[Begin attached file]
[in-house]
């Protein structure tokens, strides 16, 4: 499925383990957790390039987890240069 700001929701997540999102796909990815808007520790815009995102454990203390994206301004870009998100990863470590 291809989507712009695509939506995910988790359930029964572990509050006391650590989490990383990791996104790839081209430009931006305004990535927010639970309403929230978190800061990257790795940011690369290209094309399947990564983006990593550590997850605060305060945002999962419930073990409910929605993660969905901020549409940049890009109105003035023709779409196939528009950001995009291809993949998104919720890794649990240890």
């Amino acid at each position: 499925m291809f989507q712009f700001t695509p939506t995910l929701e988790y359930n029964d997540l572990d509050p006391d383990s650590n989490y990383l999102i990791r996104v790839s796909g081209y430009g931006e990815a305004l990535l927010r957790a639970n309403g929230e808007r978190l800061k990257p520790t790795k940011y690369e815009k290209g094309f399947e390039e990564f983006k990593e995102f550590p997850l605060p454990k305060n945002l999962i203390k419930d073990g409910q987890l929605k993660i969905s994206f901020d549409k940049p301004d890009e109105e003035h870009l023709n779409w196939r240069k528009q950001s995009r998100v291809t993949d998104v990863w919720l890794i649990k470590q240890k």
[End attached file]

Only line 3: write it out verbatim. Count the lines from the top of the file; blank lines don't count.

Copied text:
């Amino acid at each position: 499925m291809f989507q712009f700001t695509p939506t995910l929701e988790y359930n029964d997540l572990d509050p006391d383990s650590n989490y990383l999102i990791r996104v790839s796909g081209y430009g931006e990815a305004l990535l927010r957790a639970n309403g929230e808007r978190l800061k990257p520790t790795k940011y690369e815009k290209g094309f399947e390039e990564f983006k990593e995102f550590p997850l605060p454990k305060n945002l999962i203390k419930d073990g409910q987890l929605k993660i969905s994206f901020d549409k940049p301004d890009e109105e003035h870009l023709n779409w196939r240069k528009q950001s995009r998100v291809t993949d998104v990863w919720l890794i649990k470590q240890k």